Benoit urges the Court to grant relief pursuant to Rule 60(b)(3), arguing that Larson's misrepresentation of her eligibility to practice perpetrated a fraud on the Court. Benoit asserts, "[i]t should go without saying, that being an unbarred attorney, signing declarations as an attorney/party, would fit under at least one or more of the grounds for relief, such as (b)(3), "fraud, misrepresentation" . . ." Benoit Reply, 3. Under Rule 60(b)(3), "the moving party must establish by clear and convincing evidence that a judgment was obtained by fraud, misrepresentation, or misconduct, and that the conduct complained of prevented the moving party from fully and fairly presenting the case." Bunch v. United States, 680 F.2d 1271, 1283 (9th Cir. 1982) (emphasis added.). While it is certainly true by her own admission that Larson misrepresented her bar status to the Court, there is no evidence in the record to suggest that Larson's actions prevented Benoit from defending himself vigorously. Furthermore, Benoit's concerns regarding Larson's authentication of evidence in support of the United States' summary judgment motion are misplaced. There is no reason to doubt the authenticity of the records themselves, which were mostly government documents, or Larson's knowledge and ability to vouch for the truth of their content. Thus, the Court has no reason to believe any material facts used by the United States, and subsequently relied upon by the Court, were false. There is also no indication that Larson acted with fraudulent intent. Fraud requires a deliberate act meant to deceive or trick the Court or an adversary. See Pumphrey v. K.W. Thompson Tool Co., 62 F.3d 1128, 1131 (9th Cir. 1995), citing In re Intermagnetics America, 926 F.2d 912, 916 (9th Cir. 1991). Larson misrepresented her bar status and violated this Court's local rules of practice in so doing, but the Court is confident that she did not intentionally do so.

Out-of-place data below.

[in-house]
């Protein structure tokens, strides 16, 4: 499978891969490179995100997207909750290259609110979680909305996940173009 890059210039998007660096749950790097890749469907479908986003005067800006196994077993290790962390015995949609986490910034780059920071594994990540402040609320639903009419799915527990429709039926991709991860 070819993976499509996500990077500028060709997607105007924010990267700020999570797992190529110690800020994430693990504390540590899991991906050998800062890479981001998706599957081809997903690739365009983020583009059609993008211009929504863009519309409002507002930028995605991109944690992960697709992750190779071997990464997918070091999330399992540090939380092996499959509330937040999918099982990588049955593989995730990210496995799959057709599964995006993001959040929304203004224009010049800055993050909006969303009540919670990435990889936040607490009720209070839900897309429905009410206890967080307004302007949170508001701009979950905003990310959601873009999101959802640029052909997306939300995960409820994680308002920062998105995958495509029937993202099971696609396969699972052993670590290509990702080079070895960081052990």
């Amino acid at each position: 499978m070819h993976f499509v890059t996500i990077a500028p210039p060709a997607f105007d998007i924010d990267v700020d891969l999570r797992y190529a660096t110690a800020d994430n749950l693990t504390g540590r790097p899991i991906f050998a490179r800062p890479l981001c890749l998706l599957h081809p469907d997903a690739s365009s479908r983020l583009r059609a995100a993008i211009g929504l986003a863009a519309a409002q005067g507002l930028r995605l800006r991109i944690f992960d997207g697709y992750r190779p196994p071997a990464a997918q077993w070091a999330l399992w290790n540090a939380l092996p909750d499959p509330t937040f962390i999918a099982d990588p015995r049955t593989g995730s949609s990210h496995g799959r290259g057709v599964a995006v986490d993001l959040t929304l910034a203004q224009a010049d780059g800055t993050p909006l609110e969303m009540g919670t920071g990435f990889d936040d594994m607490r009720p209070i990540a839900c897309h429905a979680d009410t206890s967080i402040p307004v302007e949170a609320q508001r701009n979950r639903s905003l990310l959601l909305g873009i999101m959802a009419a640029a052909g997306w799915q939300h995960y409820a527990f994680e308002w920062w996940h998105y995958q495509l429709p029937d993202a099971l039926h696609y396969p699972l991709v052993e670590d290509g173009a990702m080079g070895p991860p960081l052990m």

Finally, the Court may grant relief from judgment under Rule 60(b)(6). This subsection provides relief for "any other reason justifying relief from the operation of a judgment." Fed. R. Civ. P. 60(b)(6). The Court has discretion to vacate a judgment under this subsection "whenever such action is appropriate to accomplish justice." Klapprott v. United States, 335 U.S. 601, 615 (1949). Generally, however, only "exceptional circumstances" will support relief under this subsection. Keeling v. Sheet Metal Workers, 937 F.2d 408, 410 (9th Cir. 1991). Benoit has not demonstrated that the status of Larson's bar membership qualifies as an extraordinary or exceptional circumstance warranting vacatur of the judgment against him. Her inactive status had no discernible impact on the case, she was supervised at all times by more experienced attorneys eligible to practice law in this Court, and neither the United States or Benoit suffered any prejudice as a result.